An “underdog” campaign and more than $3 million in dark money from a Washington-based group lifted former state Rep. Geoff Duncan to a surprising win over 16-year state Sen. David Shafer to secure the Republican nomination for lieutenant governor.
Duncan won by less than 1 percent — about 1,700 votes — according to unofficial results from the Secretary of State’s Office.
Voters turned against Shafer and another longtime politician, Lt. Gov. Casey Cagle, both of whom were swept up by opposition to perceived insiders.
They lost to candidates who also had experience in politics — Duncan and Secretary of State Brian Kemp — but marketed themselves as outsiders who would shake up state government.
“When everyone counted us out after the primary, you continued to fight for our policy over politics message and helped an underdog come out on top,” Duncan wrote Wednesday in a Facebook message to his supporters.
Shafer did not concede the race Wednesday.
“I am grateful for the support we received in the runoff election yesterday and humbled by the encouragement we received today,” Shafer said in a statement. “We are trying to determine how many provisional ballots were cast.”
State Sen. Josh McKoon, R-Columbus, a lawyer and Shafer supporter, said there are “thousands of provisional ballots that have been uncounted.” He also said he’d had reports from people who said they had problems voting because their driver’s licenses had recently been renewed.
“In my opinion, there are enough outstanding ballots to put the current result in doubt,” McKoon said.
Duncan’s campaign said it is aware of 29 uncounted provisional ballots and 1,256 outstanding military and overseas ballots.
Shafer congratulated Kemp and state Rep. Brad Raffensperger, who won the Republican runoff for secretary of state, on their “clear victories” and said he would unite behind Republican nominees in November.
Duncan, who served in the state House for five years, held Shafer off in an extremely close race — one that Shafer almost won outright in a three-way May primary with nearly 50 percent of the vote.
Typically, when a candidate is that close to victory in the primary, he or she wins the runoff. That wasn’t the case this time.
Duncan, a Cumming Republican, benefited from ads and mailers paid for by an out-of-state “independent” group, the Washington-based Hometown Freedom Action Network, which received most of its donations from Citizens for a Working America. The organization reported about $3 million in contributions to spend against Shafer.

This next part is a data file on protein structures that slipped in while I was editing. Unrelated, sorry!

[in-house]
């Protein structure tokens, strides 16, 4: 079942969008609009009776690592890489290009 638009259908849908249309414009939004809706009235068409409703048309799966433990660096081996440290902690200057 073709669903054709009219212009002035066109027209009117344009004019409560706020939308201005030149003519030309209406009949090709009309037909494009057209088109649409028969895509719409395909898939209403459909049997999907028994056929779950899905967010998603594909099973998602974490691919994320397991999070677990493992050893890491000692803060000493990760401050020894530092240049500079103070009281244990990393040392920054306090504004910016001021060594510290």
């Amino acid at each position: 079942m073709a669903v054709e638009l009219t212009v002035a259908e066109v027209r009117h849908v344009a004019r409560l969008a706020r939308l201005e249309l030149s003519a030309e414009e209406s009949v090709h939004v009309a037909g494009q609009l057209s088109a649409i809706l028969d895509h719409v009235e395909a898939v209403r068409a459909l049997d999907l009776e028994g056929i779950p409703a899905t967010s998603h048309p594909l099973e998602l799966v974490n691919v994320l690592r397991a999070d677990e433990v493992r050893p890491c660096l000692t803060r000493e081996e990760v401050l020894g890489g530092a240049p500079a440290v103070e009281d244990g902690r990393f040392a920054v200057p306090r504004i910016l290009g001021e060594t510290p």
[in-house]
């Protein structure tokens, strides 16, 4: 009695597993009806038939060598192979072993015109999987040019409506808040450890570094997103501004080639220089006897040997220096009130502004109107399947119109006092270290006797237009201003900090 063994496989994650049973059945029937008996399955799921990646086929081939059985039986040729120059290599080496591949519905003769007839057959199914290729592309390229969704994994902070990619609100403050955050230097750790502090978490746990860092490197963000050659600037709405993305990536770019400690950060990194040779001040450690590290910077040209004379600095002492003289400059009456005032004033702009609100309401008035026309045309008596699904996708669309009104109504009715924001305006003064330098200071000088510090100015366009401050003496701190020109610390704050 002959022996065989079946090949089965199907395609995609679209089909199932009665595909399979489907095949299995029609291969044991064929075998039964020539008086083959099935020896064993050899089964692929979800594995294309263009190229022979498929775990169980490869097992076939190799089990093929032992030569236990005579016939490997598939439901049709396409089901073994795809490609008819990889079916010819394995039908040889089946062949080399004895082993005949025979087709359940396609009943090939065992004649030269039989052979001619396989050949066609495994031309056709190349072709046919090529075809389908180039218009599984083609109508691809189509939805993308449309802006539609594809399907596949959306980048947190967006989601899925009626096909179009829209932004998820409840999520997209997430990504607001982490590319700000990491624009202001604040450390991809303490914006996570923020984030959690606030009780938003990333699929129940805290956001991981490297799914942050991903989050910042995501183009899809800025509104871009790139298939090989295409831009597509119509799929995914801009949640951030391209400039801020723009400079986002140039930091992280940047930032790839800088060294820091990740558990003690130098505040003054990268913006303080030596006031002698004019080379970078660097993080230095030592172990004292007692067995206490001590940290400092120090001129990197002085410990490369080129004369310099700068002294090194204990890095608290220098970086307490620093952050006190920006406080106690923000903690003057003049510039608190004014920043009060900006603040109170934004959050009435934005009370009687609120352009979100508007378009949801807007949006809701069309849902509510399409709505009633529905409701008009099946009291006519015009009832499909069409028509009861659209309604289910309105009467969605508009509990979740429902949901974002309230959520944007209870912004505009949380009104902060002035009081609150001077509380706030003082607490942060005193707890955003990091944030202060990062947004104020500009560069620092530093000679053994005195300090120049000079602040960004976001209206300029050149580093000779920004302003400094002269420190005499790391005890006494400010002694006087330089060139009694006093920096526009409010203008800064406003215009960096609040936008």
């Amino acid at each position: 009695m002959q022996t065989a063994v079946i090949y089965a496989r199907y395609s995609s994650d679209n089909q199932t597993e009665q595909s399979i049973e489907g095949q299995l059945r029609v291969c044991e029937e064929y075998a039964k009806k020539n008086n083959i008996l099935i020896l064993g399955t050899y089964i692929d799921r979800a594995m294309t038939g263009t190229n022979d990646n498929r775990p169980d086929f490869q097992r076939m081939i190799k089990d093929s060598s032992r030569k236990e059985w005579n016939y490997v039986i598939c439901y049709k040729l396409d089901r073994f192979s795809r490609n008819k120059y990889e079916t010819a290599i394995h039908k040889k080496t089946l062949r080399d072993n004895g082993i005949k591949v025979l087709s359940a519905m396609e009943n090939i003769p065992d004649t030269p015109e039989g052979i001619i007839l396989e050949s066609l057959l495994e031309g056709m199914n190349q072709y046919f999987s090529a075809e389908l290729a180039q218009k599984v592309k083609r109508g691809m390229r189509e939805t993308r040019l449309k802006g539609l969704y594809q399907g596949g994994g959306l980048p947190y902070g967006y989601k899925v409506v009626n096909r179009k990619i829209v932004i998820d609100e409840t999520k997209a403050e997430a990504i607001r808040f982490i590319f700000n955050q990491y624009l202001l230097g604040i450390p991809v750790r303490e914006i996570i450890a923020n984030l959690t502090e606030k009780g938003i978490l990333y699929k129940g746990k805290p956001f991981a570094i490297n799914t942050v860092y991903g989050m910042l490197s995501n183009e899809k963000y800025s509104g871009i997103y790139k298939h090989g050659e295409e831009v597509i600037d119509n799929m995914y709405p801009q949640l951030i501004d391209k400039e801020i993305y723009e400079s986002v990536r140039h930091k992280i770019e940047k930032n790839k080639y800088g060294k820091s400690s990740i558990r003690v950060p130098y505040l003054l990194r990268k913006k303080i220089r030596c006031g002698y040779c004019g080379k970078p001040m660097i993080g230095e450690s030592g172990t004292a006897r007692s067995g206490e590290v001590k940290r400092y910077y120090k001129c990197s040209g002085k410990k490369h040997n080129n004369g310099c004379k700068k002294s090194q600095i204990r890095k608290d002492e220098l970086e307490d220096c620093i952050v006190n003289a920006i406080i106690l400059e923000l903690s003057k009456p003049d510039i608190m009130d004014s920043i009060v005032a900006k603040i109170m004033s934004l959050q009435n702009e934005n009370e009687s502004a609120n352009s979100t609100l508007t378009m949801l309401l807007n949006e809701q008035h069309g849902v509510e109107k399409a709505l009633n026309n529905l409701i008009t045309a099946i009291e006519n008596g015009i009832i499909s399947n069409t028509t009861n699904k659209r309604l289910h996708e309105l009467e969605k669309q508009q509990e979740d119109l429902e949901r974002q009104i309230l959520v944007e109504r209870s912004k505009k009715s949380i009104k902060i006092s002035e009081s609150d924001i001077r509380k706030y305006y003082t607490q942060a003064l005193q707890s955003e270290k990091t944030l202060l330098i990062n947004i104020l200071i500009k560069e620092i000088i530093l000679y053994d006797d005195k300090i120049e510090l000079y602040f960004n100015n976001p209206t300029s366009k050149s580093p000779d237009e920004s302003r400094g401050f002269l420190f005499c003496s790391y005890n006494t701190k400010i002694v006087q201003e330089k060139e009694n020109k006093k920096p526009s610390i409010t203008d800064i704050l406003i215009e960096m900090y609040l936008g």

That’s more than Duncan raised on his own — about $1 million. Shafer reported raising more than $2.8 million with donations from a who’s who of Georgia’s Capitol crowd.
Duncan campaign adviser Chip Lake said while a number of things worked in Duncan’s favor — including a long nine-week runoff — advertising played a large role.
“It’s very hard, if not impossible, to look at any paid advertising and say that it didn’t have an impact,” Lake said. “If you combine all the dollars spent in this race by both campaign committees and independent committees, we were outspent 1.3-to-1 in the runoff. In the primary we were outspent 9-to-1.”
Shafer’s campaign also received help from an outside group, Conservatives for a Stronger Georgia, which put $1.5 million into backing him against Duncan. A big chunk of that money was funneled through Shafer’s state Senate campaign committee to a lobbyist-run PAC, which then gave it to the Conservatives for a Stronger Georgia.
Ads paid for by the Hometown group dubbed the senator “Shady Shafer,” taking aim at his political career, accusing him of tax delinquency and calling him part of a “swamp filled with crooked politicians.”
University of Georgia political scientist Charles Bullock said: “The dark money was critical. An independent entity can come in on behalf of an underdog and they don’t have to disclose where the money came from, and they can even the scales.”
Duncan’s Democratic opponent in the November general election, Sarah Riggs Amico, said she’ll counter negative campaigning by focusing on issues such as job growth, health care and education.
She said voters are disgusted by the lack of results from Georgia’s Republican majority in the Legislature, including Duncan.
“If these guys were coming to present their results to my boardroom, they’d be fired,” said Amico, a business executive for a transportation company. “Voters will have an opportunity to choose an outsider and a real corporate executive who’s not going to need a decade to prove what I did for the state.”
Duncan ran a campaign branding himself both an underdog and an outsider, often referring to Shafer as “the next in line” to serve as lieutenant governor.
Voters who support President Donald Trump, who endorsed Kemp, might have also supported Duncan and his underdog image, Kennesaw State University political scientist Kerwin Swint said.
“If I were Duncan, I’d want to get as close as I could to Kemp and Trump and benefit from the voter enthusiasm from the base that’s going to turn out for them,” Swint said.
Amico, who is running her first campaign, has also played up her status as an outsider.
Lake said he doesn’t think that will work against Duncan because Amico is “too liberal for a majority of Georgia voters.”
“I don’t think its going to be hard to position her as an outsider who’s out of touch with what the majority of Georgians want,” he said.
—Staff writer Greg Bluestein contributed to this report.